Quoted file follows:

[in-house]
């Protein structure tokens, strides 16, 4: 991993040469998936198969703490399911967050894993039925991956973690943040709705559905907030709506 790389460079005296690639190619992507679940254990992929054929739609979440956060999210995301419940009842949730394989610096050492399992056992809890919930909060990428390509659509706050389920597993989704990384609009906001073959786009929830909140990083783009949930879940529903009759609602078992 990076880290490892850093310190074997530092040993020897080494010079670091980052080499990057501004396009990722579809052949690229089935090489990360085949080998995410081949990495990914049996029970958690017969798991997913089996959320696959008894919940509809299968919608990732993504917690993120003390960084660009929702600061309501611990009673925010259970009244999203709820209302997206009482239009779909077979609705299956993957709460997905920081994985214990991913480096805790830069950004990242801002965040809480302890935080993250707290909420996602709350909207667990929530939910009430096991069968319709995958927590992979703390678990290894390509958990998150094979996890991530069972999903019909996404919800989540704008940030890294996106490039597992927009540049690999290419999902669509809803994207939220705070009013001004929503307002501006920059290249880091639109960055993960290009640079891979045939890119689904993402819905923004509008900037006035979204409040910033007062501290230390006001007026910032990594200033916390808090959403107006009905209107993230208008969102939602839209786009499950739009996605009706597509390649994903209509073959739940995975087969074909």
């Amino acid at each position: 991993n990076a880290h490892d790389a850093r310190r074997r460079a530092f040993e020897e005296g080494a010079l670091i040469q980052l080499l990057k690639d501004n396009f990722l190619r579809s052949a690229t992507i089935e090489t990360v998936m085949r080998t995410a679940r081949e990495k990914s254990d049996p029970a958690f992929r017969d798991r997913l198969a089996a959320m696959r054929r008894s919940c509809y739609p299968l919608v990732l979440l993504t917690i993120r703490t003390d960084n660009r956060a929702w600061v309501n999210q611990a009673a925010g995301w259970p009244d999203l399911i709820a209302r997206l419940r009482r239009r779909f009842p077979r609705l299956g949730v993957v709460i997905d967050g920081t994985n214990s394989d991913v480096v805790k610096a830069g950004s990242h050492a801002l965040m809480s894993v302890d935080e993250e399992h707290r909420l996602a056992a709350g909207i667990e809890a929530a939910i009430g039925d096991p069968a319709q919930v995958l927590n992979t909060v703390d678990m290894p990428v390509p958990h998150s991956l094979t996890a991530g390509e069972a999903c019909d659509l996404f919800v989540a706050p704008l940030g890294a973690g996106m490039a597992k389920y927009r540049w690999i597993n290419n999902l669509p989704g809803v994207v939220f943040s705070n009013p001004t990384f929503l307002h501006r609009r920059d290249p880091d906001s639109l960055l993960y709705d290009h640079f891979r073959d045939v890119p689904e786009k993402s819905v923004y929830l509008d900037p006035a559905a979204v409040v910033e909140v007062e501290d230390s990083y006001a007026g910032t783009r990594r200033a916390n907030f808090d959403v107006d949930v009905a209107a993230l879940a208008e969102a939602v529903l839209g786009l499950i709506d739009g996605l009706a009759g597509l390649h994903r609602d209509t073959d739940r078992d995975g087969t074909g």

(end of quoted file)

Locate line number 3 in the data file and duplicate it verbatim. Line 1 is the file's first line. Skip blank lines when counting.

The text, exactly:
């Amino acid at each position: 991993n990076a880290h490892d790389a850093r310190r074997r460079a530092f040993e020897e005296g080494a010079l670091i040469q980052l080499l990057k690639d501004n396009f990722l190619r579809s052949a690229t992507i089935e090489t990360v998936m085949r080998t995410a679940r081949e990495k990914s254990d049996p029970a958690f992929r017969d798991r997913l198969a089996a959320m696959r054929r008894s919940c509809y739609p299968l919608v990732l979440l993504t917690i993120r703490t003390d960084n660009r956060a929702w600061v309501n999210q611990a009673a925010g995301w259970p009244d999203l399911i709820a209302r997206l419940r009482r239009r779909f009842p077979r609705l299956g949730v993957v709460i997905d967050g920081t994985n214990s394989d991913v480096v805790k610096a830069g950004s990242h050492a801002l965040m809480s894993v302890d935080e993250e399992h707290r909420l996602a056992a709350g909207i667990e809890a929530a939910i009430g039925d096991p069968a319709q919930v995958l927590n992979t909060v703390d678990m290894p990428v390509p958990h998150s991956l094979t996890a991530g390509e069972a999903c019909d659509l996404f919800v989540a706050p704008l940030g890294a973690g996106m490039a597992k389920y927009r540049w690999i597993n290419n999902l669509p989704g809803v994207v939220f943040s705070n009013p001004t990384f929503l307002h501006r609009r920059d290249p880091d906001s639109l960055l993960y709705d290009h640079f891979r073959d045939v890119p689904e786009k993402s819905v923004y929830l509008d900037p006035a559905a979204v409040v910033e909140v007062e501290d230390s990083y006001a007026g910032t783009r990594r200033a916390n907030f808090d959403v107006d949930v009905a209107a993230l879940a208008e969102a939602v529903l839209g786009l499950i709506d739009g996605l009706a009759g597509l390649h994903r609602d209509t073959d739940r078992d995975g087969t074909g």